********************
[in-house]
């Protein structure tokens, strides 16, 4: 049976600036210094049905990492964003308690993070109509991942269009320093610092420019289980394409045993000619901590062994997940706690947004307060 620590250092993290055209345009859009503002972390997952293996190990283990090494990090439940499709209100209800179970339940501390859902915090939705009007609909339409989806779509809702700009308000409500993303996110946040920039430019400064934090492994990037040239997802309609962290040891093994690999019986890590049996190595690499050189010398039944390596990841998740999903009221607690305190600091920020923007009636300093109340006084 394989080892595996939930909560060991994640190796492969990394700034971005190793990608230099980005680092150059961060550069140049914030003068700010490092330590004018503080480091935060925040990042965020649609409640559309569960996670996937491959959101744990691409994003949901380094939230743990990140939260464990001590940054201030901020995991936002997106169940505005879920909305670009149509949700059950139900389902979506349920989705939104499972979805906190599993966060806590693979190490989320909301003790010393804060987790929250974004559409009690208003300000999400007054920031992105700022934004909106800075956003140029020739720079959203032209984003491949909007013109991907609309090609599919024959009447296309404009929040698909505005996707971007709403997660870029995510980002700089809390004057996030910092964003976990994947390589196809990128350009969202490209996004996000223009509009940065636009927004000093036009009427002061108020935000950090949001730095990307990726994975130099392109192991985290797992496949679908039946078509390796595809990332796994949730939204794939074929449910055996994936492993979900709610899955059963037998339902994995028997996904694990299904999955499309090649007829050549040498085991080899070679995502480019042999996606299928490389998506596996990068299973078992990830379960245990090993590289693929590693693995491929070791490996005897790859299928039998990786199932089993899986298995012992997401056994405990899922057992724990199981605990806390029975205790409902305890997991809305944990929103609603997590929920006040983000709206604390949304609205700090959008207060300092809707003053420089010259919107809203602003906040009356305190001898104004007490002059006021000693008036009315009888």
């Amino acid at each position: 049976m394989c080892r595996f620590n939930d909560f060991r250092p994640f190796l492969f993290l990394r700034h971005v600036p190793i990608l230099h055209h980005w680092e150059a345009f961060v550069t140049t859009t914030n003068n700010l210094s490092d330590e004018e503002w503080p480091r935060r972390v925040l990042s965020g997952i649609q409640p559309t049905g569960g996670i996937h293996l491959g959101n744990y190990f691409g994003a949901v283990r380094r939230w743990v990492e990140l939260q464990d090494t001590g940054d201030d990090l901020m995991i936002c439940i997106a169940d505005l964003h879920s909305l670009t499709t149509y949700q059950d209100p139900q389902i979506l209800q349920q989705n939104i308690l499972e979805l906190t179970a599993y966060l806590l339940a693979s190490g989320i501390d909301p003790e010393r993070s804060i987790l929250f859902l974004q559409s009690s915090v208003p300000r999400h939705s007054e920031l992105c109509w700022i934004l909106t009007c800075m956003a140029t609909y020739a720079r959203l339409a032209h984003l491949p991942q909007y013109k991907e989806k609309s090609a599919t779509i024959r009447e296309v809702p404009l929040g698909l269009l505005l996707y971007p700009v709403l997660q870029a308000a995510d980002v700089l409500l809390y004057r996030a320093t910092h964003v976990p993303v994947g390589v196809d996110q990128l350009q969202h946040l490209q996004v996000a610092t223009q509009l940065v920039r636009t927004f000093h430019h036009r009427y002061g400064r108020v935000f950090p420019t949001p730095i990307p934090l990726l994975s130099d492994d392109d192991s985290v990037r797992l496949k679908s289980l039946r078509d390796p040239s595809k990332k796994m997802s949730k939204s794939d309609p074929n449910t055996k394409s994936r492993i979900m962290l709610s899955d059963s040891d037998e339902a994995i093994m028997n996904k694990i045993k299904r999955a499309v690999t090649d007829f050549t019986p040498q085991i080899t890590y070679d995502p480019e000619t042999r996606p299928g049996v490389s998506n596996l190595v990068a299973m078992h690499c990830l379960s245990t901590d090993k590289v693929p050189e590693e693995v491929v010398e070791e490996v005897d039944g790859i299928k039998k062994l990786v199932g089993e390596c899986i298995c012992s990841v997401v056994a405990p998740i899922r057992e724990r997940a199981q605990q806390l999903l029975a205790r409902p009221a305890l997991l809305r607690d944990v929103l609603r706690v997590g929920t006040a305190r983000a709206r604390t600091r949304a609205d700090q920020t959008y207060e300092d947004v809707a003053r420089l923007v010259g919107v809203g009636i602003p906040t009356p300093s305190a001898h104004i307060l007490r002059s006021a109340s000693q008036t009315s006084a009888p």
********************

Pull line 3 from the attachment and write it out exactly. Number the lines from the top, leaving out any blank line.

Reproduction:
């Amino acid at each position: 049976m394989c080892r595996f620590n939930d909560f060991r250092p994640f190796l492969f993290l990394r700034h971005v600036p190793i990608l230099h055209h980005w680092e150059a345009f961060v550069t140049t859009t914030n003068n700010l210094s490092d330590e004018e503002w503080p480091r935060r972390v925040l990042s965020g997952i649609q409640p559309t049905g569960g996670i996937h293996l491959g959101n744990y190990f691409g994003a949901v283990r380094r939230w743990v990492e990140l939260q464990d090494t001590g940054d201030d990090l901020m995991i936002c439940i997106a169940d505005l964003h879920s909305l670009t499709t149509y949700q059950d209100p139900q389902i979506l209800q349920q989705n939104i308690l499972e979805l906190t179970a599993y966060l806590l339940a693979s190490g989320i501390d909301p003790e010393r993070s804060i987790l929250f859902l974004q559409s009690s915090v208003p300000r999400h939705s007054e920031l992105c109509w700022i934004l909106t009007c800075m956003a140029t609909y020739a720079r959203l339409a032209h984003l491949p991942q909007y013109k991907e989806k609309s090609a599919t779509i024959r009447e296309v809702p404009l929040g698909l269009l505005l996707y971007p700009v709403l997660q870029a308000a995510d980002v700089l409500l809390y004057r996030a320093t910092h964003v976990p993303v994947g390589v196809d996110q990128l350009q969202h946040l490209q996004v996000a610092t223009q509009l940065v920039r636009t927004f000093h430019h036009r009427y002061g400064r108020v935000f950090p420019t949001p730095i990307p934090l990726l994975s130099d492994d392109d192991s985290v990037r797992l496949k679908s289980l039946r078509d390796p040239s595809k990332k796994m997802s949730k939204s794939d309609p074929n449910t055996k394409s994936r492993i979900m962290l709610s899955d059963s040891d037998e339902a994995i093994m028997n996904k694990i045993k299904r999955a499309v690999t090649d007829f050549t019986p040498q085991i080899t890590y070679d995502p480019e000619t042999r996606p299928g049996v490389s998506n596996l190595v990068a299973m078992h690499c990830l379960s245990t901590d090993k590289v693929p050189e590693e693995v491929v010398e070791e490996v005897d039944g790859i299928k039998k062994l990786v199932g089993e390596c899986i298995c012992s990841v997401v056994a405990p998740i899922r057992e724990r997940a199981q605990q806390l999903l029975a205790r409902p009221a305890l997991l809305r607690d944990v929103l609603r706690v997590g929920t006040a305190r983000a709206r604390t600091r949304a609205d700090q920020t959008y207060e300092d947004v809707a003053r420089l923007v010259g919107v809203g009636i602003p906040t009356p300093s305190a001898h104004i307060l007490r002059s006021a109340s000693q008036t009315s006084a009888p």